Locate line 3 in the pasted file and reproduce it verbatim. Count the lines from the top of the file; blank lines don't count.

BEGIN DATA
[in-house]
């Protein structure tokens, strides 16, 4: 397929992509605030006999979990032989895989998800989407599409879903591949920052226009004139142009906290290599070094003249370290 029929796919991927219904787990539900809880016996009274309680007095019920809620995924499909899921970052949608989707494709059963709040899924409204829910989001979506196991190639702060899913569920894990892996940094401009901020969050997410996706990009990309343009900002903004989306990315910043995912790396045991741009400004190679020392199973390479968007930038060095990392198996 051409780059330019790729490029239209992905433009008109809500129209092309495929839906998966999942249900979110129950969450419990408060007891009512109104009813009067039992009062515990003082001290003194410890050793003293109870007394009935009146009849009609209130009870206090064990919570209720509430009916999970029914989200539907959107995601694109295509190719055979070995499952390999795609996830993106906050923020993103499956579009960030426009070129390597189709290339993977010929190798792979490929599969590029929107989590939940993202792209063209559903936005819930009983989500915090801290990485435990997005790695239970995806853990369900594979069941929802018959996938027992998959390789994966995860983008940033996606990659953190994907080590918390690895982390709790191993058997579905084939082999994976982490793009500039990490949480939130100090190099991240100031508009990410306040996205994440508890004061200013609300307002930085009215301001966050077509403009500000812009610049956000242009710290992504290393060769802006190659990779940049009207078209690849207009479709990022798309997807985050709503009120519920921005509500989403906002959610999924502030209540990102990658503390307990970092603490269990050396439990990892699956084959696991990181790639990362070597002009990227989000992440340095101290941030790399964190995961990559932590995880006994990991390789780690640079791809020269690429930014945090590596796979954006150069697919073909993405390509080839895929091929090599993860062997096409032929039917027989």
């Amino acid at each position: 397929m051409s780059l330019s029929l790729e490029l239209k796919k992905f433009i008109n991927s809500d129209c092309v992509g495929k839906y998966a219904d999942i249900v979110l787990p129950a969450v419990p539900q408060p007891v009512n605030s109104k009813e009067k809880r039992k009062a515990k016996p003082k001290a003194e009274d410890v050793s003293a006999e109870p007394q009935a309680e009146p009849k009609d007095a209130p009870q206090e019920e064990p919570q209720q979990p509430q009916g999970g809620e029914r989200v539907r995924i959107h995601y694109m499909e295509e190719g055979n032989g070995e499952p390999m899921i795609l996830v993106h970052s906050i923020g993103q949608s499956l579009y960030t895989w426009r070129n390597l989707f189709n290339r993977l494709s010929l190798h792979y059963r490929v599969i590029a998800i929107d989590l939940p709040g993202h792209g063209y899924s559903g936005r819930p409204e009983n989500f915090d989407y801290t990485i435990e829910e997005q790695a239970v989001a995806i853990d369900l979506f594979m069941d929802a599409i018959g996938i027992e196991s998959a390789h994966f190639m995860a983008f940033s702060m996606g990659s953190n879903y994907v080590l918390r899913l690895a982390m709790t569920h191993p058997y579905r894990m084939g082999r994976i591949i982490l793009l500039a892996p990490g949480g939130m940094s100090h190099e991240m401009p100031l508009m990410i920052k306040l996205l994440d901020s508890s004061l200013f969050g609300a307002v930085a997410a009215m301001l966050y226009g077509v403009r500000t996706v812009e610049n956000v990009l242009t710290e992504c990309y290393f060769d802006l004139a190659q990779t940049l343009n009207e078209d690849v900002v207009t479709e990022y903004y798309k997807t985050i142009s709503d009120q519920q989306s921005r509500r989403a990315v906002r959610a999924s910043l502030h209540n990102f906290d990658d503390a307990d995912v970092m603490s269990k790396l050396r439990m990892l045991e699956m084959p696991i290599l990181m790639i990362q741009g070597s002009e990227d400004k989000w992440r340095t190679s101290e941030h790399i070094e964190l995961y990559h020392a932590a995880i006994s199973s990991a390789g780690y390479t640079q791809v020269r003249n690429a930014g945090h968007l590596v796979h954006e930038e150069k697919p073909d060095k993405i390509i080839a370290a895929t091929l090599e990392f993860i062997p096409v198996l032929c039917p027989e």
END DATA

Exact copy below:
């Amino acid at each position: 397929m051409s780059l330019s029929l790729e490029l239209k796919k992905f433009i008109n991927s809500d129209c092309v992509g495929k839906y998966a219904d999942i249900v979110l787990p129950a969450v419990p539900q408060p007891v009512n605030s109104k009813e009067k809880r039992k009062a515990k016996p003082k001290a003194e009274d410890v050793s003293a006999e109870p007394q009935a309680e009146p009849k009609d007095a209130p009870q206090e019920e064990p919570q209720q979990p509430q009916g999970g809620e029914r989200v539907r995924i959107h995601y694109m499909e295509e190719g055979n032989g070995e499952p390999m899921i795609l996830v993106h970052s906050i923020g993103q949608s499956l579009y960030t895989w426009r070129n390597l989707f189709n290339r993977l494709s010929l190798h792979y059963r490929v599969i590029a998800i929107d989590l939940p709040g993202h792209g063209y899924s559903g936005r819930p409204e009983n989500f915090d989407y801290t990485i435990e829910e997005q790695a239970v989001a995806i853990d369900l979506f594979m069941d929802a599409i018959g996938i027992e196991s998959a390789h994966f190639m995860a983008f940033s702060m996606g990659s953190n879903y994907v080590l918390r899913l690895a982390m709790t569920h191993p058997y579905r894990m084939g082999r994976i591949i982490l793009l500039a892996p990490g949480g939130m940094s100090h190099e991240m401009p100031l508009m990410i920052k306040l996205l994440d901020s508890s004061l200013f969050g609300a307002v930085a997410a009215m301001l966050y226009g077509v403009r500000t996706v812009e610049n956000v990009l242009t710290e992504c990309y290393f060769d802006l004139a190659q990779t940049l343009n009207e078209d690849v900002v207009t479709e990022y903004y798309k997807t985050i142009s709503d009120q519920q989306s921005r509500r989403a990315v906002r959610a999924s910043l502030h209540n990102f906290d990658d503390a307990d995912v970092m603490s269990k790396l050396r439990m990892l045991e699956m084959p696991i290599l990181m790639i990362q741009g070597s002009e990227d400004k989000w992440r340095t190679s101290e941030h790399i070094e964190l995961y990559h020392a932590a995880i006994s199973s990991a390789g780690y390479t640079q791809v020269r003249n690429a930014g945090h968007l590596v796979h954006e930038e150069k697919p073909d060095k993405i390509i080839a370290a895929t091929l090599e990392f993860i062997p096409v198996l032929c039917p027989e």